If you experience financial difficulties that cause you to miss a few credit card payments, you may be living in fear that a debt collection agency will soon be tracking you down. While rules regarding delinquent accounts vary by company, many are sent to a collection agency when payments haven’t been made for 180 days. Companies are not required to inform you that your account has been sent to a collection agency.
Avoiding Debt Collectors
Credit card companies want you to pay your debt; they would rather not hand your account off to a collection agency, so they may be willing to work with you. Try to negotiate lower monthly payments or a lower interest rate until your debt is paid off. Credit counseling and nonprofit organizations that consolidate your debts into one monthly payment are other options to pay your debts so they’re not sent to a collection agency.
Impact of Late Payments
Making a credit card payment even one day late can result in substantial penalty fees. Companies can increase your interest rate up to 29.99 percent if you make late payments. A payment more than 30 days late is noted on your credit report and stays there for seven years, lowering your credit score.
Collection Agency Rules
Credit card debt is covered under the Fair Debt Collection Practices Act, which regulates when and how debt collectors may contact you. Unless you agree to it, a debt collector is not permitted to contact you at inconvenient times or places, such as in the middle of the night or at work. If you want a debt collector to stop contacting you, send the collection agency a certified letter requesting to be left alone. While this does not relieve you from payment obligations, the agency can no longer contact you except to say there will be no further contact or to notify you that the agency is planning to take a specific action, such as filing a lawsuit against you.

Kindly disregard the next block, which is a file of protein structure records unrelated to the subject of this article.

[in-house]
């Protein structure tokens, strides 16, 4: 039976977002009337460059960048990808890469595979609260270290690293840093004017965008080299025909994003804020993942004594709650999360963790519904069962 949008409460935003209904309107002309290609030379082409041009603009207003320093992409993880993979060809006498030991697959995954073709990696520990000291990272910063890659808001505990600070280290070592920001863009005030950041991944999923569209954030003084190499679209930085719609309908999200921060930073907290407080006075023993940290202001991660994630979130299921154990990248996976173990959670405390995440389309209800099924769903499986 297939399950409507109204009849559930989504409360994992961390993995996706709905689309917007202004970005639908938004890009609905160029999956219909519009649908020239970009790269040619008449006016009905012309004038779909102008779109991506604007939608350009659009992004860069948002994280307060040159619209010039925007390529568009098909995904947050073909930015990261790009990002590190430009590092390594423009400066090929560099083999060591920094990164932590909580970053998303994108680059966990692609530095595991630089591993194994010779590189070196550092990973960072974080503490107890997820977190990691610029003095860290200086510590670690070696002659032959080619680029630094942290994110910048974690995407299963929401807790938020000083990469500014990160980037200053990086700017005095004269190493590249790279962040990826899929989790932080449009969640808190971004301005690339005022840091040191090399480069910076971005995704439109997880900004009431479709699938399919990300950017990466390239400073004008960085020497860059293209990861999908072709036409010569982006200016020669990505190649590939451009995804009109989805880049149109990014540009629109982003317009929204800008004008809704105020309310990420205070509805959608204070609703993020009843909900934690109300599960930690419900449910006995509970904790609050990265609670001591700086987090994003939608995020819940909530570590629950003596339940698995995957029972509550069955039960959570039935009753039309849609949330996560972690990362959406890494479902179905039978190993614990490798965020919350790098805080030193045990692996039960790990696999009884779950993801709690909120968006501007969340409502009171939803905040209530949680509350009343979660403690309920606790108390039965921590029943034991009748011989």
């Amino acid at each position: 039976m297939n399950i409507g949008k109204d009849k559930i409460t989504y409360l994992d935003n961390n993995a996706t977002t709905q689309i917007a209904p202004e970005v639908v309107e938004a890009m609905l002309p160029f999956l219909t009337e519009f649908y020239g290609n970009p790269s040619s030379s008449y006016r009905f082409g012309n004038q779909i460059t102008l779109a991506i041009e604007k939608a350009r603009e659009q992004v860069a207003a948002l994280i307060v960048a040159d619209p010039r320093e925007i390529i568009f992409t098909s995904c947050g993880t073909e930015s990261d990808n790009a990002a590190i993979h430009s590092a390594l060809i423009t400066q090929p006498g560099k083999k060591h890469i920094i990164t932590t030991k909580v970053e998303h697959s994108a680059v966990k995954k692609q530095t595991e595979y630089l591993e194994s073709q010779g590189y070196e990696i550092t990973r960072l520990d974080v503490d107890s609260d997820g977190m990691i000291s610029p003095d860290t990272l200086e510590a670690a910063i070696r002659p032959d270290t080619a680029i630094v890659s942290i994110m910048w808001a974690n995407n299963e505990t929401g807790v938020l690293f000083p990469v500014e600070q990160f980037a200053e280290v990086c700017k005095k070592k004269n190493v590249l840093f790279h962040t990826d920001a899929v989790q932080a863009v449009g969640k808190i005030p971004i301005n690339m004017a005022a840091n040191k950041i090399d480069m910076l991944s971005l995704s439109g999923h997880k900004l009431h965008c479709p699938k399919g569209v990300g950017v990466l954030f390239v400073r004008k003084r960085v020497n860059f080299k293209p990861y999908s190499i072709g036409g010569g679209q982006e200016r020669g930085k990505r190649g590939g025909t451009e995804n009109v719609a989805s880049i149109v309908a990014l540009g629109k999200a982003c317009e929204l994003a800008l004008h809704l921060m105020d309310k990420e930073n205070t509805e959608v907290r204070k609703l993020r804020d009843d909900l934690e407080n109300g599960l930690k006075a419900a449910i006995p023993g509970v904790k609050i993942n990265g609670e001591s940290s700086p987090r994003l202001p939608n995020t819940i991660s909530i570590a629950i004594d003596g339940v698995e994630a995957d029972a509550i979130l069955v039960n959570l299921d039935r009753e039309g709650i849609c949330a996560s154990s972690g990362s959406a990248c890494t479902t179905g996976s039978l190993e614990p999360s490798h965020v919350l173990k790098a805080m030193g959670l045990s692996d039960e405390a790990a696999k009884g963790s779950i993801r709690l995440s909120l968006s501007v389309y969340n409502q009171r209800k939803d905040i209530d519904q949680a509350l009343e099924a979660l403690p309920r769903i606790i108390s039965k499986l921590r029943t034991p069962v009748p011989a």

Handling an Account in Collections
An account in collections can have a substantial negative impact on your credit score, as it is marked on your credit report with a “Collections” status and can remain intact for seven years. If you settle the debt with the collections agency, you may be able to lessen the impact by negotiating with the agency to change the status to “Paid in Full” or “Settled.” Staying up-to-date on all other outstanding accounts during this time is essential, as this can help raise your credit score.
Laura Woods is a Los Angeles-based writer with more than six years of marketing experience. She has a Bachelor of Arts in communications from the University of Pittsburgh and an MBA from Robert Morris University.